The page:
ASIA NEWS NETWORK
WE KNOW ASIA BETTER
Weeding out judicial graft
Publication Date : 31-01-2013
What do a goddess and the wife of an emperor have to do with judges?
Throughout history, they have always been associated with justice and judgments.
The Greek goddess is Themis, whose statue is seen in lawyers’ offices, courts and even in pubs – at least the one across from my office, which boasts its “longer” bar, probably compared with the length of another famous watering hole where the country’s top lawyers tend to congregate.
She is the blindfolded lady in flowing robes who holds the balancing scales in one hand and a sword in the other.
Commonly referred to as the “Lady of Justice”, Themis was a deity of laws for both divine and human conduct.
She issued edicts via the great oracle of Delphi, which she presided alongside the god Apollon.
Her father was Uranos (Uranus), god of the sky, while her mother was Gaia, goddess of the earth.
The sword and blindfold were originally not part of her gear but only the scales, representing the balanced judgment needed.
The sword was added later to imply the force of the law while the blindfold was meant to bar her from being influenced by illusions, to just hear both sides and decide fairly.
Historians have also traced the “Lady of Justice” to the ancient Egyptian idol of Ma’at, who also wielded a sword but did not carry scales. Instead, she had an ostrich feather in her hair to symbolise truth and justice.
No, I don’t get it too, unless justice means sticking one’s head in the sand and pretending not to see anything.
Ma’at helped Osiris in the judgment of the dead by weighing their hearts. The word “magistrate” is supposed to be derived from her name.
The other lady linked to judges and judgments is Pompeia, the woman whom Julius Caesar married after the death of his first wife Cornelia in 67BC.
It was a politically expedient marriage for the 35-year-old emperor, whose 21-year old bride was definitely not the shy and blushing type in an era noted for its debauchery.
She was apparently involved in an affair with Clodius, a scion of one of Rome’s top families who had quite a reputation as a Casanova.
As the story goes, Clodius, dressed in drag, sneaked into the palace during the women-only festival of Bona Dea (Good Goddess) when age-old secret rites were performed.
The plan was to pretend to be one of the female musicians in the entourage but Caesar’s eagled-eyed mother Aurelia caught him out.
It was a huge scandal. Although there was no direct proof of adultery, the emperor soon divorced Pompeia.
He was reputed to have said: “Caesar’s wife must be above suspicion” - a quote which has ended up being used to gauge the uprightness of judges.
For context, let’s look at the image of the judiciary in Malaysia.
It can’t be denied that a cloud of suspicion has been hanging over it since a sitting High Court judge made 112 allegations against 12 of his peers in an anonymous 33-page letter in 1996.
The judge, Syed Ahmad Idid, came out openly 10 years later to admit he wrote it and that the accusations were never investigated properly.
Three eminent former Court of Appeal judges have now called for the allegations against the 12 judges to be re-examined.
And the cloud has been hovering lower after the Royal Commission of Inquiry probed into the infamous “Correct, Correct” video clip involving a judge and lawyer V.K. Lingam, the outcome of which remains unresolved.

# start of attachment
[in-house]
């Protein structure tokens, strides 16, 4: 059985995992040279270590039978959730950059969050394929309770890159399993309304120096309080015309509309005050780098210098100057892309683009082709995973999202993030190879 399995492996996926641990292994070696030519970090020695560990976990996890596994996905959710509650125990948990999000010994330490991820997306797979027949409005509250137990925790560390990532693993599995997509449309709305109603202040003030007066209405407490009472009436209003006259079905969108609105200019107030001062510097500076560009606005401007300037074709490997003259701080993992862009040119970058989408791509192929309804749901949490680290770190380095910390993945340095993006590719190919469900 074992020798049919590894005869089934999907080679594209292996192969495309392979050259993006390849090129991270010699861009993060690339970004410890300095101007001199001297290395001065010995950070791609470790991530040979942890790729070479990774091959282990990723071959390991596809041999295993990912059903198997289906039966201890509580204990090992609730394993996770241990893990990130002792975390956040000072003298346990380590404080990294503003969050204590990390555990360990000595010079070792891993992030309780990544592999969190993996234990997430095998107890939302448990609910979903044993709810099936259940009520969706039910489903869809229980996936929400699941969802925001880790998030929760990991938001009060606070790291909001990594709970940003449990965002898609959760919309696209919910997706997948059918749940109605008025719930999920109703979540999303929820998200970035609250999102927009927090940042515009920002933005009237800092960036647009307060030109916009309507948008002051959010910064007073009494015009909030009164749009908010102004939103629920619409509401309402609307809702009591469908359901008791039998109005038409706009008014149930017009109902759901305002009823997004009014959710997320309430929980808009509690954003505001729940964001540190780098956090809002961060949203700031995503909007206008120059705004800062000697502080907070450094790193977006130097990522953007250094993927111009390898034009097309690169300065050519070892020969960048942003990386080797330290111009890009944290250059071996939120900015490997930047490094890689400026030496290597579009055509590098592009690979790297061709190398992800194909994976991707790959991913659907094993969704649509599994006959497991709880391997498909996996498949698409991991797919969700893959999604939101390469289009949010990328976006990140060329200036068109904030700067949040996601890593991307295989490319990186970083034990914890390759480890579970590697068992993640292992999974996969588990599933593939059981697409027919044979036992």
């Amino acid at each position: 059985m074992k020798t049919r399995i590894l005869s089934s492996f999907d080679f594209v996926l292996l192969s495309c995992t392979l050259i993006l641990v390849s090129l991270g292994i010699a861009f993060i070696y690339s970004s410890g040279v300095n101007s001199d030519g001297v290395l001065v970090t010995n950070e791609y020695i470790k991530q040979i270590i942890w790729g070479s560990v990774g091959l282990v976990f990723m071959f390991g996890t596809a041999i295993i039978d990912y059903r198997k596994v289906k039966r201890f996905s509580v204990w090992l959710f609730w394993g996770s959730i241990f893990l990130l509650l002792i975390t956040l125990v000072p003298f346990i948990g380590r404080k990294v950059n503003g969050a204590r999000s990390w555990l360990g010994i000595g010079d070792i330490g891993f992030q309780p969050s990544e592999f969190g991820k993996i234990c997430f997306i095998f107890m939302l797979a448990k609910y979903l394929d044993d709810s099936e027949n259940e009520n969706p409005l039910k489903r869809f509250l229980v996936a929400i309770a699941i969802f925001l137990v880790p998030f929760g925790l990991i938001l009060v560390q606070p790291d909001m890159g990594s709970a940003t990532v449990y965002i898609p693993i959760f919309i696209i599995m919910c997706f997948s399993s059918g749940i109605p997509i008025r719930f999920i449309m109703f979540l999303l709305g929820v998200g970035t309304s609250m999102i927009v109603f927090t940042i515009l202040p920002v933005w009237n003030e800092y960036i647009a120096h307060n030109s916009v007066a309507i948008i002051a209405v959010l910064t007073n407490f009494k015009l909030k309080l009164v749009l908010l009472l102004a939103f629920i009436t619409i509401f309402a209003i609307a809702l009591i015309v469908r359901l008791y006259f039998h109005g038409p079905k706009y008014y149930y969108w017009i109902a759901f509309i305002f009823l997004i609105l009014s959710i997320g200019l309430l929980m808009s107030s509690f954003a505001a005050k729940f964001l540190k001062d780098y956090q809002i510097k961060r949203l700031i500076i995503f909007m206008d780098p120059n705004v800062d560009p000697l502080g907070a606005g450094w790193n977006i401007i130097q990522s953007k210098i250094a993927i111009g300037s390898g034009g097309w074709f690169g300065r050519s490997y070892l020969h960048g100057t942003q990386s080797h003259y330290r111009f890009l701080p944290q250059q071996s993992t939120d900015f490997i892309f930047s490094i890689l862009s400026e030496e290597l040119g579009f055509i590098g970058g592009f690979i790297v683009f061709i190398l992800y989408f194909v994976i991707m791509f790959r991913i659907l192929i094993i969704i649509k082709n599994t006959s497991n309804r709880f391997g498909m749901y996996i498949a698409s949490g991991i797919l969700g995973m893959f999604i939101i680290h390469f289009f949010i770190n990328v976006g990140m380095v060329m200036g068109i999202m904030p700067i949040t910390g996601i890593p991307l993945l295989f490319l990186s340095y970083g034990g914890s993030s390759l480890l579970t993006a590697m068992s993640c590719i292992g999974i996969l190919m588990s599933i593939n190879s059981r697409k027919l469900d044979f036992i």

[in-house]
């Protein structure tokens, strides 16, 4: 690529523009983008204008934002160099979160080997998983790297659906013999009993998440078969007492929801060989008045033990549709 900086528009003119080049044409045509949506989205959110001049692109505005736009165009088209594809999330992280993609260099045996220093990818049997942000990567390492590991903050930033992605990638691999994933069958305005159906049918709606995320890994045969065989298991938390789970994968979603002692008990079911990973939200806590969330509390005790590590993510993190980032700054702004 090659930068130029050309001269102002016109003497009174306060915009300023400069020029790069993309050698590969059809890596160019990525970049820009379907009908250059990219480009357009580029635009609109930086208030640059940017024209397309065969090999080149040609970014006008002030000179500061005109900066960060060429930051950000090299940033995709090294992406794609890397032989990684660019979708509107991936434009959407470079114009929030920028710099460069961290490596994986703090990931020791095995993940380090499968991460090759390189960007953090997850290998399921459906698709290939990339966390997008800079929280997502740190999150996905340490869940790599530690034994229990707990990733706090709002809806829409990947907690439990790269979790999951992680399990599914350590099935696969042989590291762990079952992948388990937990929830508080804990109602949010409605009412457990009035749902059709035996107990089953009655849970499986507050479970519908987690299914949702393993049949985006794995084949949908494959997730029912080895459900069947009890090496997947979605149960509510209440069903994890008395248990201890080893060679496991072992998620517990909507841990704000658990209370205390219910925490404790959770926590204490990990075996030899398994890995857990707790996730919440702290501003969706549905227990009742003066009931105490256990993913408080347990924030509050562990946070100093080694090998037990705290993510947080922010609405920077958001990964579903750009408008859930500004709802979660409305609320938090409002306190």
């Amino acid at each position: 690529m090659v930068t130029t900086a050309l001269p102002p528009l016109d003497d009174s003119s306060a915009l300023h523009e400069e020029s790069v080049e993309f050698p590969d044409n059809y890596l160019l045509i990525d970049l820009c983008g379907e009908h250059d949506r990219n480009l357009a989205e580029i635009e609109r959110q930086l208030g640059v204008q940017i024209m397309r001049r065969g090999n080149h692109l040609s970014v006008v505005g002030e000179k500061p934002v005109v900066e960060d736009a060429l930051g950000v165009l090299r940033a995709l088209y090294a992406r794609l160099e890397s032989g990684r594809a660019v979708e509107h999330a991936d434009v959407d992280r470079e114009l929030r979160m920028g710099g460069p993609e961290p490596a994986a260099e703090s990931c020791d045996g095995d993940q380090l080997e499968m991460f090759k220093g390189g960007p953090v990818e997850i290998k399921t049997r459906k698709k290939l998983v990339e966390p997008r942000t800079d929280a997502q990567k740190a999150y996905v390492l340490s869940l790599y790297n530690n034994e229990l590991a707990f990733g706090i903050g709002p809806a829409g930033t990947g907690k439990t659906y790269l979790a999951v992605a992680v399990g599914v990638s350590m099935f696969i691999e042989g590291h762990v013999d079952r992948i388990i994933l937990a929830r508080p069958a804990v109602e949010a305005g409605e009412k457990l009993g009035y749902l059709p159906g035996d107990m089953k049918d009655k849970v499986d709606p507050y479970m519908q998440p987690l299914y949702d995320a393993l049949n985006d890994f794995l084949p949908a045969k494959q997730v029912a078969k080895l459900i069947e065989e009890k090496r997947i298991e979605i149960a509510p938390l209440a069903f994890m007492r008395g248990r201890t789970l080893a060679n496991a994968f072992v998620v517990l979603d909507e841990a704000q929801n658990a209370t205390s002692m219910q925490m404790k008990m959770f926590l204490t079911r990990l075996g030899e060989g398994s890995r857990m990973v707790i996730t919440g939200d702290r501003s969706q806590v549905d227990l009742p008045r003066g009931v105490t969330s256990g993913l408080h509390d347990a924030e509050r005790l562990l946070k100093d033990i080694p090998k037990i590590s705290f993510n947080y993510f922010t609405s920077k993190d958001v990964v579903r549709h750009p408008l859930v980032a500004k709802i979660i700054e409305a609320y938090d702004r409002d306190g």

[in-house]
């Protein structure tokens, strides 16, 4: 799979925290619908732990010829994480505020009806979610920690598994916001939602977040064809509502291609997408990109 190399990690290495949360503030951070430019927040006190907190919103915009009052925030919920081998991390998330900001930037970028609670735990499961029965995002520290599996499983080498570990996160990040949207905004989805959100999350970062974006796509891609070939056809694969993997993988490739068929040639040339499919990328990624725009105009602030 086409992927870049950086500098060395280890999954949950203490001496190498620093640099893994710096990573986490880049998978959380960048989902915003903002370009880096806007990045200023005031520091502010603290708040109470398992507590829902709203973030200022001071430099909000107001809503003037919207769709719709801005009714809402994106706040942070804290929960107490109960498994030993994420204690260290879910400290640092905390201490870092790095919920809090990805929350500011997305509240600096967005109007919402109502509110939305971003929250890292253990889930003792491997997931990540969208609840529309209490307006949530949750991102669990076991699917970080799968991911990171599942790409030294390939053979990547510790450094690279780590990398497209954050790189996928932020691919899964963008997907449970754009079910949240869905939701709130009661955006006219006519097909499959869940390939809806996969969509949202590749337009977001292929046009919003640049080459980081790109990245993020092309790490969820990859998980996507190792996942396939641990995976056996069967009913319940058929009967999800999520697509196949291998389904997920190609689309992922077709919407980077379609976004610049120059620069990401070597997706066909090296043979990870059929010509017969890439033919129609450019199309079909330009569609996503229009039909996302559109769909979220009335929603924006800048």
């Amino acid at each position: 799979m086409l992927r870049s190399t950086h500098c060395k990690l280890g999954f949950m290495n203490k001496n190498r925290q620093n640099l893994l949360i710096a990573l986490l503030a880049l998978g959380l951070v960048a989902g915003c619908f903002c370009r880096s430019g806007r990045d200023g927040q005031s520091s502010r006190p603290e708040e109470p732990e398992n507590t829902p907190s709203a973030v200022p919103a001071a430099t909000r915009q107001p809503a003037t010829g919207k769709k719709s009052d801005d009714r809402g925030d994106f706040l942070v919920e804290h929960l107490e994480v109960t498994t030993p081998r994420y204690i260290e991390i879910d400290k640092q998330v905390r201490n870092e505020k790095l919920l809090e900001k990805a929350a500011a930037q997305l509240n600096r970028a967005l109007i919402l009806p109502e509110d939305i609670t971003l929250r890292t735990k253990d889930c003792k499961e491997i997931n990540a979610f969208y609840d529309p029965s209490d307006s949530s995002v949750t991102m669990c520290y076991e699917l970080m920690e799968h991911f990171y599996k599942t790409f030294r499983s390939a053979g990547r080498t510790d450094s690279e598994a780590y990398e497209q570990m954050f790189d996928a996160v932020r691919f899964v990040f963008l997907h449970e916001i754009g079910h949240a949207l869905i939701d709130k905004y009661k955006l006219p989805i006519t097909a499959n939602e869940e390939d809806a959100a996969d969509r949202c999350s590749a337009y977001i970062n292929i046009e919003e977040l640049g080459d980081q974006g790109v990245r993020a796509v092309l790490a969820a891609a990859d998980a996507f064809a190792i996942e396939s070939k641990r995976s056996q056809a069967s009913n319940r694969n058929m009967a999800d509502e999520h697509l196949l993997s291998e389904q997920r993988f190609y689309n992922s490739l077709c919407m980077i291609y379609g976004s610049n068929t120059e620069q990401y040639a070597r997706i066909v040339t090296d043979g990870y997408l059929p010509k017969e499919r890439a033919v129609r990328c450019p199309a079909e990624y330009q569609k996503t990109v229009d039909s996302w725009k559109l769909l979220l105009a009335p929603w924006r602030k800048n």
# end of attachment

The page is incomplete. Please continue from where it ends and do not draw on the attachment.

Five years ago, the then Chief Justice (CJ) Zaki Azmi spoke openly of graft involving the bench, claiming he knew of two retired judges suspected to be corrupt.
He highlighted corruption at the lower levels of the system and even admitted to paying bribes as a lawyer to ensure that his files were attended to.
Three weeks ago, the current CJ, Arifin Zakaria, raised the issue of judicial corruption again by urging lawyers and the public not to bribe the judges, stressing that both the giver and taker were equally guilty.
It was a notable point because as things stand, it seems like it is better to give than receive when it comes to bribes.
And the much touted noble profession, like all other vocations, has its share of crooks who can fix the outcome of cases.
When my colleague Shaila Koshy put it to Bar president Lim Chee Wee recently that behind every corrupt judge, there is almost always a corrupt lawyer, he response was: “I agree, it is likely; not always, but likely.”
But to be fair, the Bar Council has been working hard to eradicate the practice with Lim saying it was aware of serious hints of corruption involving lawyers as givers or facilitators of bribes.
The Bar has so far reported three alleged cases of tainted judges to the Malaysian Anti-Corruption Commission.
A retired Court of Appeal judge and two High Court judges are currently under probe. The amount in alleged corruption in the cases involves millions of ringgit.
It is a good start towards restoring public confidence in the rule of law and judicial integrity.
The credibility of the country’s judicial systems is dependent upon the conduct and image of judges appointed to the exalted office.
As the ultimate custodians of public trust, the men and women who wield the gavel are expected to be persons of unsullied honour and high moral values.
They are expected to remain above suspicion and dispense justice with honesty, objectivity and fairness.
M. Veera Pandiyan is Associate Editor, The Star.